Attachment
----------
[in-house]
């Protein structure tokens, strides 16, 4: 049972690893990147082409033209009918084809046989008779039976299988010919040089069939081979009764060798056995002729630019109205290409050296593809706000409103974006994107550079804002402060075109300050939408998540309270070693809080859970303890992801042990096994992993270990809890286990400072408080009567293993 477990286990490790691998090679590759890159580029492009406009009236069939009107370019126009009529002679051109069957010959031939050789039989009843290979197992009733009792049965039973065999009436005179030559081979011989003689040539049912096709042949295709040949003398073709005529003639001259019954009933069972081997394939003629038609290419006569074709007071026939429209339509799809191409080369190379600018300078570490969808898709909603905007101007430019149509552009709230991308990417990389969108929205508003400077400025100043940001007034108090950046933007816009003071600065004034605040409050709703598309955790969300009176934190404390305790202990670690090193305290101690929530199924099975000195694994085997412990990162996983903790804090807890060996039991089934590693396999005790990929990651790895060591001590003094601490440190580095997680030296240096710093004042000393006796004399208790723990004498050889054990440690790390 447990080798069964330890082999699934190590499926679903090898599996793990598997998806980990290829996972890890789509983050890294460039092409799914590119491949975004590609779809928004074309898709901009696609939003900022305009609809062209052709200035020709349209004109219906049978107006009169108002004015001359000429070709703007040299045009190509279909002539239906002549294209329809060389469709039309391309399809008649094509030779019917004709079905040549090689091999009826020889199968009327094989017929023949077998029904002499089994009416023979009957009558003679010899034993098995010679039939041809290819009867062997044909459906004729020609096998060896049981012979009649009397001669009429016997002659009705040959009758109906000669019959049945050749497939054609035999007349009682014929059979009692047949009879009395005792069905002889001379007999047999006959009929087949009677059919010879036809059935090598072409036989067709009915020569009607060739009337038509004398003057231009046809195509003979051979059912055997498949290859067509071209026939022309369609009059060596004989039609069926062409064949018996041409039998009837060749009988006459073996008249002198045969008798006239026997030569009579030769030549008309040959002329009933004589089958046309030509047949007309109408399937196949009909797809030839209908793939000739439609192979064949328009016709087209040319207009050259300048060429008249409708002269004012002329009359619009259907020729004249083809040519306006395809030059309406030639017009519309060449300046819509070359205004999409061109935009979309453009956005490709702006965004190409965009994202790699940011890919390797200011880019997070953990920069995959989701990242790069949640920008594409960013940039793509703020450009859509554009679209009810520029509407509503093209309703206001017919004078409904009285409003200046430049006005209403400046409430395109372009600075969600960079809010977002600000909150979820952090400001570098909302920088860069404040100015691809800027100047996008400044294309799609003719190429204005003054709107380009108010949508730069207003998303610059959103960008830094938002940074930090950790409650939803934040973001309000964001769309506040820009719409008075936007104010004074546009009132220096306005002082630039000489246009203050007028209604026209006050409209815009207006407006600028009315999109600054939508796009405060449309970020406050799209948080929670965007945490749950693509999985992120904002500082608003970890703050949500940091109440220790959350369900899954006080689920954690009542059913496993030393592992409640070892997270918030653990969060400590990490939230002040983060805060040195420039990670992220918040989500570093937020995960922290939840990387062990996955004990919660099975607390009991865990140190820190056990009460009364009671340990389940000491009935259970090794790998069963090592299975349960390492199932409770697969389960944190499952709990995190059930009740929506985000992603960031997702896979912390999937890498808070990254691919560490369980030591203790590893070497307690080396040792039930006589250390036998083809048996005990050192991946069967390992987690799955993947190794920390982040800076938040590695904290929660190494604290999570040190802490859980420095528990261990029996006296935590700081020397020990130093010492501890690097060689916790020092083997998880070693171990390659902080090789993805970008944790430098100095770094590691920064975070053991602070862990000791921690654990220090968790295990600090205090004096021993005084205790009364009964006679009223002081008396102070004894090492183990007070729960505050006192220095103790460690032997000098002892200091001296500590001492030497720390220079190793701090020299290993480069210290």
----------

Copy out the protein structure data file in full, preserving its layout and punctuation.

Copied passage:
[in-house]
């Protein structure tokens, strides 16, 4: 049972690893990147082409033209009918084809046989008779039976299988010919040089069939081979009764060798056995002729630019109205290409050296593809706000409103974006994107550079804002402060075109300050939408998540309270070693809080859970303890992801042990096994992993270990809890286990400072408080009567293993 477990286990490790691998090679590759890159580029492009406009009236069939009107370019126009009529002679051109069957010959031939050789039989009843290979197992009733009792049965039973065999009436005179030559081979011989003689040539049912096709042949295709040949003398073709005529003639001259019954009933069972081997394939003629038609290419006569074709007071026939429209339509799809191409080369190379600018300078570490969808898709909603905007101007430019149509552009709230991308990417990389969108929205508003400077400025100043940001007034108090950046933007816009003071600065004034605040409050709703598309955790969300009176934190404390305790202990670690090193305290101690929530199924099975000195694994085997412990990162996983903790804090807890060996039991089934590693396999005790990929990651790895060591001590003094601490440190580095997680030296240096710093004042000393006796004399208790723990004498050889054990440690790390 447990080798069964330890082999699934190590499926679903090898599996793990598997998806980990290829996972890890789509983050890294460039092409799914590119491949975004590609779809928004074309898709901009696609939003900022305009609809062209052709200035020709349209004109219906049978107006009169108002004015001359000429070709703007040299045009190509279909002539239906002549294209329809060389469709039309391309399809008649094509030779019917004709079905040549090689091999009826020889199968009327094989017929023949077998029904002499089994009416023979009957009558003679010899034993098995010679039939041809290819009867062997044909459906004729020609096998060896049981012979009649009397001669009429016997002659009705040959009758109906000669019959049945050749497939054609035999007349009682014929059979009692047949009879009395005792069905002889001379007999047999006959009929087949009677059919010879036809059935090598072409036989067709009915020569009607060739009337038509004398003057231009046809195509003979051979059912055997498949290859067509071209026939022309369609009059060596004989039609069926062409064949018996041409039998009837060749009988006459073996008249002198045969008798006239026997030569009579030769030549008309040959002329009933004589089958046309030509047949007309109408399937196949009909797809030839209908793939000739439609192979064949328009016709087209040319207009050259300048060429008249409708002269004012002329009359619009259907020729004249083809040519306006395809030059309406030639017009519309060449300046819509070359205004999409061109935009979309453009956005490709702006965004190409965009994202790699940011890919390797200011880019997070953990920069995959989701990242790069949640920008594409960013940039793509703020450009859509554009679209009810520029509407509503093209309703206001017919004078409904009285409003200046430049006005209403400046409430395109372009600075969600960079809010977002600000909150979820952090400001570098909302920088860069404040100015691809800027100047996008400044294309799609003719190429204005003054709107380009108010949508730069207003998303610059959103960008830094938002940074930090950790409650939803934040973001309000964001769309506040820009719409008075936007104010004074546009009132220096306005002082630039000489246009203050007028209604026209006050409209815009207006407006600028009315999109600054939508796009405060449309970020406050799209948080929670965007945490749950693509999985992120904002500082608003970890703050949500940091109440220790959350369900899954006080689920954690009542059913496993030393592992409640070892997270918030653990969060400590990490939230002040983060805060040195420039990670992220918040989500570093937020995960922290939840990387062990996955004990919660099975607390009991865990140190820190056990009460009364009671340990389940000491009935259970090794790998069963090592299975349960390492199932409770697969389960944190499952709990995190059930009740929506985000992603960031997702896979912390999937890498808070990254691919560490369980030591203790590893070497307690080396040792039930006589250390036998083809048996005990050192991946069967390992987690799955993947190794920390982040800076938040590695904290929660190494604290999570040190802490859980420095528990261990029996006296935590700081020397020990130093010492501890690097060689916790020092083997998880070693171990390659902080090789993805970008944790430098100095770094590691920064975070053991602070862990000791921690654990220090968790295990600090205090004096021993005084205790009364009964006679009223002081008396102070004894090492183990007070729960505050006192220095103790460690032997000098002892200091001296500590001492030497720390220079190793701090020299290993480069210290």